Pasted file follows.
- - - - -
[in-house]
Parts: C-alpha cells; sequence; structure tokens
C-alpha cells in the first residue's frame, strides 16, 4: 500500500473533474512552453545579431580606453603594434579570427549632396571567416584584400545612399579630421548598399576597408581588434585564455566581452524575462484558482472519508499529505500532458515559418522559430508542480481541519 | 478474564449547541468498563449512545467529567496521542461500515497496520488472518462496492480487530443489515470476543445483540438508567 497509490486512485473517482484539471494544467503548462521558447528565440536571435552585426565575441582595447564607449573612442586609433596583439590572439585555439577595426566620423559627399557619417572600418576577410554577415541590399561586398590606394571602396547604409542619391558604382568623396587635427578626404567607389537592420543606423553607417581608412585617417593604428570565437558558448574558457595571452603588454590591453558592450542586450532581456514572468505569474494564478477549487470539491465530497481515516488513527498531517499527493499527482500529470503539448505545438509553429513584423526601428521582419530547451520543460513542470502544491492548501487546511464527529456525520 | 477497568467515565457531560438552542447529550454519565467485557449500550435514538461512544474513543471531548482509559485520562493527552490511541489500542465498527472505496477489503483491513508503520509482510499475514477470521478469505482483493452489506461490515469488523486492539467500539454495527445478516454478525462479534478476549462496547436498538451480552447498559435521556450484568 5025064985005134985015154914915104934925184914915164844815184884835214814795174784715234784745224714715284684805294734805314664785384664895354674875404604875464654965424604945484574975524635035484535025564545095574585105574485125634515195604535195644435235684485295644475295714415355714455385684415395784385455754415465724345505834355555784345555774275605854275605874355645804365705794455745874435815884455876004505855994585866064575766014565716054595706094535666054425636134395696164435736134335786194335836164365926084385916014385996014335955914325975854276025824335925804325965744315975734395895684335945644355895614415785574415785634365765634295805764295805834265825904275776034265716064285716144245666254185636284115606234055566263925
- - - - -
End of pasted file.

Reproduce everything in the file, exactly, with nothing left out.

[in-house]
Parts: C-alpha cells; sequence; structure tokens
C-alpha cells in the first residue's frame, strides 16, 4: 500500500473533474512552453545579431580606453603594434579570427549632396571567416584584400545612399579630421548598399576597408581588434585564455566581452524575462484558482472519508499529505500532458515559418522559430508542480481541519 | 478474564449547541468498563449512545467529567496521542461500515497496520488472518462496492480487530443489515470476543445483540438508567 497509490486512485473517482484539471494544467503548462521558447528565440536571435552585426565575441582595447564607449573612442586609433596583439590572439585555439577595426566620423559627399557619417572600418576577410554577415541590399561586398590606394571602396547604409542619391558604382568623396587635427578626404567607389537592420543606423553607417581608412585617417593604428570565437558558448574558457595571452603588454590591453558592450542586450532581456514572468505569474494564478477549487470539491465530497481515516488513527498531517499527493499527482500529470503539448505545438509553429513584423526601428521582419530547451520543460513542470502544491492548501487546511464527529456525520 | 477497568467515565457531560438552542447529550454519565467485557449500550435514538461512544474513543471531548482509559485520562493527552490511541489500542465498527472505496477489503483491513508503520509482510499475514477470521478469505482483493452489506461490515469488523486492539467500539454495527445478516454478525462479534478476549462496547436498538451480552447498559435521556450484568 5025064985005134985015154914915104934925184914915164844815184884835214814795174784715234784745224714715284684805294734805314664785384664895354674875404604875464654965424604945484574975524635035484535025564545095574585105574485125634515195604535195644435235684485295644475295714415355714455385684415395784385455754415465724345505834355555784345555774275605854275605874355645804365705794455745874435815884455876004505855994585866064575766014565716054595706094535666054425636134395696164435736134335786194335836164365926084385916014385996014335955914325975854276025824335925804325965744315975734395895684335945644355895614415785574415785634365765634295805764295805834265825904275776034265716064285716144245666254185636284115606234055566263925